April 30, 2014 at 5:45 pm #81994gavinModerator
Many many thanks indeed for posting this Linda. I know it will be of great help and interest to so many people.
GavinApril 30, 2014 at 3:34 am #81993lindarSpectator
I’m glad you found this helpful. As some of you may know, my husband Terry died of cholangiocarcinoma on February 15. He was the most optimistic person I have ever known but he did realize the importance of advance planning. The steps we took to make sure all of our affairs were in order have made my life much easier during the past 2 1/2 months. I am also fortunate to know that the decisions I made about his care at the end of his life were in accordance with his wishes. This gives me a great deal of peace.April 30, 2014 at 2:26 am #81992lainySpectator
Everyone, this reminds me of Teddy’s last visit to the Lake House in Milwaukee. All our kids mine AND his came out and spent 2 days with us. Teddy had sat for 2 weeks in our house before we went and he made bags for EVERYONE. There were I think 24 of us. He put in Jewelry, special caps, T shirts what ever meant something to him from the Shrine and etc. One by one they met with him in a room and he said what ever he needed to say, I know not what he said to anyone. Had his little chat and gave each one a bag. This was good for him and good for them as everyone got some time with Gandpa.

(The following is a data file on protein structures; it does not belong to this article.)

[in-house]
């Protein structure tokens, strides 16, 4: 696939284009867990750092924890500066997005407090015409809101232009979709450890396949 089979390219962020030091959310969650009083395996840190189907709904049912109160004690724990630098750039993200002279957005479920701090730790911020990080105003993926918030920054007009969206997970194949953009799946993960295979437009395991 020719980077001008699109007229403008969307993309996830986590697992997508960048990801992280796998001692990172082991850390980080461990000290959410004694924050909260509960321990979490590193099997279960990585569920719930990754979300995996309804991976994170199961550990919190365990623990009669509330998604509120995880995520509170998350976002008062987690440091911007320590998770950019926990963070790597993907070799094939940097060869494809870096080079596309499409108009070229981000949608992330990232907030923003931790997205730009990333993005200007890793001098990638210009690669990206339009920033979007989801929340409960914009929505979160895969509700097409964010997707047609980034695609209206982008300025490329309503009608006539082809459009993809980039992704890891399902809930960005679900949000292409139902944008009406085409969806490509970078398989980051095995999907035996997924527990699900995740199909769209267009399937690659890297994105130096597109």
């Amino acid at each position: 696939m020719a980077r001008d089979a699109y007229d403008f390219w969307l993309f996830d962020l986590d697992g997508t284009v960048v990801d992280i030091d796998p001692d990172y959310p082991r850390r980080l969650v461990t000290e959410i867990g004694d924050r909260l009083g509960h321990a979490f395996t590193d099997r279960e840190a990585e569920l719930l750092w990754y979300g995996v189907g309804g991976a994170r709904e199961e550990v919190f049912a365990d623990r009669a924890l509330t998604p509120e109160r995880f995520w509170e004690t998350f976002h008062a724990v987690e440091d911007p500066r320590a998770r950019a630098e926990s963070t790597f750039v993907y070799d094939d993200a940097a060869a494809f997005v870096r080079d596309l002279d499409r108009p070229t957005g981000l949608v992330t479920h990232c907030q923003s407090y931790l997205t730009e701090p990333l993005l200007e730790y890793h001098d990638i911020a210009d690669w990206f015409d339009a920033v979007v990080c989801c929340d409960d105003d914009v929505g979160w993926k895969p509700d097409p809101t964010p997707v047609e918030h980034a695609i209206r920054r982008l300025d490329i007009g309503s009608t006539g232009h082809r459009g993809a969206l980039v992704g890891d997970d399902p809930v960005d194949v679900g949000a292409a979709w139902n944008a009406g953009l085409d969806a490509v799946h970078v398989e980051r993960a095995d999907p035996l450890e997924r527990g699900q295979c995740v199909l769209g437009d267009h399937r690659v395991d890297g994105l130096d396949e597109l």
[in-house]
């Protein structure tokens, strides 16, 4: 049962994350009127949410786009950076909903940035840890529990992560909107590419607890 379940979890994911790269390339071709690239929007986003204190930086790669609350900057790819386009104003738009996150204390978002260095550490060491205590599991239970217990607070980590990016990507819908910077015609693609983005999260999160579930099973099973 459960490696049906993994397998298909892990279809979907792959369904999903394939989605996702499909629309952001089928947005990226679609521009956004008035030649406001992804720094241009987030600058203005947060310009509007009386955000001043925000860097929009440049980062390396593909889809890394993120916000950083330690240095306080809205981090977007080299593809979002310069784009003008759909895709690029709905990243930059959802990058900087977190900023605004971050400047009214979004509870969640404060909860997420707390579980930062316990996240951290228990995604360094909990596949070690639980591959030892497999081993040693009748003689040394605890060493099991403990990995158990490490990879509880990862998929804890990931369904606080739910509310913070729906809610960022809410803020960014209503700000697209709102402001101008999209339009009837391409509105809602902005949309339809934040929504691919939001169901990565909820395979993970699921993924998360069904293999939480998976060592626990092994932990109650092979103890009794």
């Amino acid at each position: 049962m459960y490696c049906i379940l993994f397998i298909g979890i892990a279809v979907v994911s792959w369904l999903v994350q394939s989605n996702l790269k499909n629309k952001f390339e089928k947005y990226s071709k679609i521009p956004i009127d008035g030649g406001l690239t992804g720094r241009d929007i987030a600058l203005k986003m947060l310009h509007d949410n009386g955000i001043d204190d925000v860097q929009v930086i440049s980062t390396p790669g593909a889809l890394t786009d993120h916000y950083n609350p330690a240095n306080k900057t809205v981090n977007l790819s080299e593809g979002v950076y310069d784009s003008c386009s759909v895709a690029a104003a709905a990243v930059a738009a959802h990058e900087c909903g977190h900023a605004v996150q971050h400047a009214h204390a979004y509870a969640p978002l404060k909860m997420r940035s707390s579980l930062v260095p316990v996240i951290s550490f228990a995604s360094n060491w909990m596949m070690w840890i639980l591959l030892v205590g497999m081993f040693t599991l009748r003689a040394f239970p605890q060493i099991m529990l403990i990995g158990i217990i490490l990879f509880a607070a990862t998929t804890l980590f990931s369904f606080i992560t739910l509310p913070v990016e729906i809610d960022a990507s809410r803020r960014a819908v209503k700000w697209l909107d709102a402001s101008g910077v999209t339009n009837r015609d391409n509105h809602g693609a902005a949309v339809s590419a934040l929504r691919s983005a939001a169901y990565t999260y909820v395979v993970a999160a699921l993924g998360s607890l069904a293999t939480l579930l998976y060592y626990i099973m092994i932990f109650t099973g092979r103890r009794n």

And Grandpa got to say his personal goodbye to all. AND it was anything but sad.April 30, 2014 at 2:22 am #81991kvollandSpectator
Very good. I am actually going to print out your post so I can give it to my patients so they can understand it all better. I run into these questions all the time.
The first thing we did when Mark was diagnosed was get all of our ducks in a row. We did it all but the POLST and he chose not to make that decision yet….leaving it in my hands if the time came.
KrisVApril 29, 2014 at 9:43 pm #81990iowagirlMember
I agree with Lisa ….it isn’t just for having CC that we need to have these documents in place. There wouldn’t be much argument in our family over where we would be buried, as we have a burial plot among other family members already. Still, it’s good to have things in writing. Shortly after we were married, we wrote up wills , which at the time were pretty simple, but they covered any future children, just in case we didn’t get around to revising as our family dynamics changed. Since then, we’ve changed our wills, etc several times to reflect the changing situations, the most recently about 4 years ago. They are still up to date, so we shouldn’t have to deal with any of that right now However, there are some personal, family items that my husband wouldn’t have a clue of the importance….family heirlooms passed down several generations, valuable paintings, jewelery, quilts, etc. I found my self on the bed in pre-op for my liver biopsy, …telling my husband while I was in tears….several of the special items which weren’t marked….a special quilt….pieces of jewelery….who I wanted them to go to in case something happened. Normally, those aren’t covered in a will, but should be written down and at least marked with a note as well. We only have one child, age 34, so this shouldn’t be a problem, in any case, but you never know.